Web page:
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October 1, 2012

Global Day of Coderetreat

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The in-house development team here at Pluralsight is composed of passionate developers who have embraced the positive aspects of software craftsmanship. As a team, we participate in continual learning and community involvement. In addition to individual study, we attend, speak at, and organize user groups and conferences. One of the upcoming events that we are excited about is the Global Day of Coderetreat. This international event will be held December 8th, 2012. Last year over 1800 developers in 94 cities worldwide participated in the first annual Global Day of Coderetreat. This year the Coderetreat community hopes to double those numbers.

What is a Coderetreat?

Coderetreat is a free, all-day event devoted to practicing our skills as software developers. We spend (hopefully no more than) 40 hour work weeks producing for our employers, but not enough of us take time for explicit practice outside of that. A Coderetreat is an opportunity to practice and try things out. Attendees work with a group of other devoted developers to solve a well-known problem given a variety of different constraints. Throughout the day, we focus on improving our understanding of the 4 elements of simple design, Test Driven Development and Pair Programming.

All languages and paradigms are welcome. At previous Utah Coderetreats we have had pairs work in C#, JavaScript, Ruby (with and without Rails), Java, Scala, Clojure, Prolog, Erlang and Smalltalk. The only instruction around languages is that one member of the pair should have a development environment already configured and enough experience that you can at least write basic tests. You may find that you want to work in more familiar languages for more complex constraints or maybe you just want to get exposure to a whole new set of tools you haven’t used before.

At a Code retreat, we turn the dial to 11 to see how far you can reasonably take an idea.

  • Have you heard that short methods or small classes are better?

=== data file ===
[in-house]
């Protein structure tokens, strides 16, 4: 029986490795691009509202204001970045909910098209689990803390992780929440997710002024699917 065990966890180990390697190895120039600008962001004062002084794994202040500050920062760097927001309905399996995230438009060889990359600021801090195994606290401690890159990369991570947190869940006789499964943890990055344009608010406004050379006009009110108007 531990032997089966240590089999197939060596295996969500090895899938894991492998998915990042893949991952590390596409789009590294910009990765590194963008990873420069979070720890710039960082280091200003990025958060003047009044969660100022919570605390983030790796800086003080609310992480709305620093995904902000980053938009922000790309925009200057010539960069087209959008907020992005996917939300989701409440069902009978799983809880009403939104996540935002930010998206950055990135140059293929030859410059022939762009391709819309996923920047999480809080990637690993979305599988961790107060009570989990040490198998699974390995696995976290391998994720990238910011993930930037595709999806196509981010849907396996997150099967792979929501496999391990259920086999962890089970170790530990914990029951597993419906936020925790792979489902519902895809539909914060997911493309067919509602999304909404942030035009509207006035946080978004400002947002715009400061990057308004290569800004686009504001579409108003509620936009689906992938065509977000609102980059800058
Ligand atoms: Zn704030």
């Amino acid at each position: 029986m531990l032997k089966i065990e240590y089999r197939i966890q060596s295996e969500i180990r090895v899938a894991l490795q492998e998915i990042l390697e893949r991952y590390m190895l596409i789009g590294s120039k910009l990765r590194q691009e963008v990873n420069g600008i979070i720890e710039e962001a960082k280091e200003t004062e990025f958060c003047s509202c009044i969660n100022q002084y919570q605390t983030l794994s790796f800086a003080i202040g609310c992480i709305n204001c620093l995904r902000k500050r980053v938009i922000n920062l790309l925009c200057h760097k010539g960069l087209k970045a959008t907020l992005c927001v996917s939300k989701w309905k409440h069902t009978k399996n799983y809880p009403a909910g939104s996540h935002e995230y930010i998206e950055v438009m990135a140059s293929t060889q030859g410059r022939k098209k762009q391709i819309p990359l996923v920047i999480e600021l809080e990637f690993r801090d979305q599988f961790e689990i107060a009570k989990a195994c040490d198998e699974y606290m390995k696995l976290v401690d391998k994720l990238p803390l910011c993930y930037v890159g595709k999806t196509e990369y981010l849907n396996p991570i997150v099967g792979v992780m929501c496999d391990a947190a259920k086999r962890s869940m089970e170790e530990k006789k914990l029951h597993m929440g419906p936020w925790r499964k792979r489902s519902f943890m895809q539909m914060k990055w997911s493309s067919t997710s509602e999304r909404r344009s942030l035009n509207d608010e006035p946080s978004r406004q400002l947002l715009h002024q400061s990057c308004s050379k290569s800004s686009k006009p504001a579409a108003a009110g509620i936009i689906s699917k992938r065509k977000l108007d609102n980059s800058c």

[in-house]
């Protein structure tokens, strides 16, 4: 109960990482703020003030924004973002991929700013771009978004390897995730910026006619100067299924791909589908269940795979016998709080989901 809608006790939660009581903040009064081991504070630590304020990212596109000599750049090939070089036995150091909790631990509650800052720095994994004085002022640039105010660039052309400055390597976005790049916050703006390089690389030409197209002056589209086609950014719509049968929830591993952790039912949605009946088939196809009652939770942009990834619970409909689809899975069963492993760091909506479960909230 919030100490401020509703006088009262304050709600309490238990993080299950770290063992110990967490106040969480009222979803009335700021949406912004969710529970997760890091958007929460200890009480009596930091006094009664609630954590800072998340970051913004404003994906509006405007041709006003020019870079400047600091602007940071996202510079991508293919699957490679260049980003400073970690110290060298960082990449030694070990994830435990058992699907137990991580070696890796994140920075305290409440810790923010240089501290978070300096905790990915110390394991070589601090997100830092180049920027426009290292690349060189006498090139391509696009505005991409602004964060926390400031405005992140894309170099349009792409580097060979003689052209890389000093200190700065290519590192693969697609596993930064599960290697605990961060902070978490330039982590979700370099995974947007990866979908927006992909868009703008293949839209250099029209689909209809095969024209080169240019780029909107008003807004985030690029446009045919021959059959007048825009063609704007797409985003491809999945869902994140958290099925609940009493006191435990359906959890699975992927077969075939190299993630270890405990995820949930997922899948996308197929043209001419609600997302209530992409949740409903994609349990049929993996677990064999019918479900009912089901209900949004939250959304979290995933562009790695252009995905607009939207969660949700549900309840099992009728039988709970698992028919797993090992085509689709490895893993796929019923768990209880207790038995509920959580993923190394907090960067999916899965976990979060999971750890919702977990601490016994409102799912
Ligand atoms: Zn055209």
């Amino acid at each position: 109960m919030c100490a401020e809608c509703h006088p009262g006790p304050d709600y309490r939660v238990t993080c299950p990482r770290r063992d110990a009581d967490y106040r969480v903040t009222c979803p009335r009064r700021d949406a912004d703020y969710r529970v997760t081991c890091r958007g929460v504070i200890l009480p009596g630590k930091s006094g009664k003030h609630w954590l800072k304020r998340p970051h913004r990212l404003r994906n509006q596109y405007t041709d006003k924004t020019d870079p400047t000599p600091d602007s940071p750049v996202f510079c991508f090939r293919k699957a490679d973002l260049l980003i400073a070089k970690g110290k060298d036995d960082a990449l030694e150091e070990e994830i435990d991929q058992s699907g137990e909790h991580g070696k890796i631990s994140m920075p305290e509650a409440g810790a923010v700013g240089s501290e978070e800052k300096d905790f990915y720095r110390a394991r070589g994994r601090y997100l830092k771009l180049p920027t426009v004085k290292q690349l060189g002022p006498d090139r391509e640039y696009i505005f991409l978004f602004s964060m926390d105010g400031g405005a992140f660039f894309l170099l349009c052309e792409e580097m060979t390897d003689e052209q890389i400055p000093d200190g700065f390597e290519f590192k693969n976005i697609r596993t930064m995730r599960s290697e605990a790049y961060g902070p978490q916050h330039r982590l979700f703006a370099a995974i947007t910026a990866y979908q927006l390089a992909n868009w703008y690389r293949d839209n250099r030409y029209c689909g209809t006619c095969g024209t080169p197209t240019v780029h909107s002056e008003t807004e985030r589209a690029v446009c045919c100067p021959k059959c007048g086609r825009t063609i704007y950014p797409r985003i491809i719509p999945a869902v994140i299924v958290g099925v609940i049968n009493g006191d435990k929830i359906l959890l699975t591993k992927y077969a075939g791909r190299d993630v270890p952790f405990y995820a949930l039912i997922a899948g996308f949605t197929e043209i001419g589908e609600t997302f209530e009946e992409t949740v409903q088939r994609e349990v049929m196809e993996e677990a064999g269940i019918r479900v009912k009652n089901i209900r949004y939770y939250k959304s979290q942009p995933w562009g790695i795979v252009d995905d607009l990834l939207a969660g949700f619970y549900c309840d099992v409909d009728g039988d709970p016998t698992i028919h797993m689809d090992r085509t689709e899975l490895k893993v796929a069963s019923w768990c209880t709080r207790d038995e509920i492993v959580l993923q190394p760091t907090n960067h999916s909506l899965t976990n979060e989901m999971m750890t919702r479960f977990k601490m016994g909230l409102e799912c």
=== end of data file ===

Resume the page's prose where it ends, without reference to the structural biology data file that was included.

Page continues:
• How short is too short?
    • How small is too small?
  • Have you heard that object oriented code should tell but not ask?
    • What if you never ask a collaborator anything?
  • Have you heard that you should write automated tests?
    • What if you don’t know how?
    • How much should you test anyway?
  • Have you heard that your code should be expressive?
    • What does expressive code look like?
    • Can you make it too expressive?
  • We get a chance to experiment with these and other “rules” of software development.

For a detailed description of what to expect, here is a video of the introduction Corey Haines gave at a Cleveland Coderetreat:
[vimeo http://www.vimeo.com/18955165 w=960&h=402]

How can one find a Coderetreat to attend?

Coderetreats are happening all the time. You can use the searchable list on coderetreat.org to find one in your area. If you specifically want to participate in Global Day of Coderetreat (and you should) search for events occurring on December 8th, 2012. You can also see what cities are participating by looking at the interactive map.

Coderetreats at Pluralsight

Last year, two members of our team organized and facilitated the Salt Lake City, UT event for the 1st Annual Global Day of Coderetreat. This year, Pluralsight is sponsoring 2 Coderetreats in Utah and the team is organizing and facilitating both. We invite you to join us in either our Layton, UT main office or our Lehi, UT development office. Of course, if you aren’t close enough to come to our offices, don’t let that prevent you from attending. Come out and join us as we learn to be better developers together!

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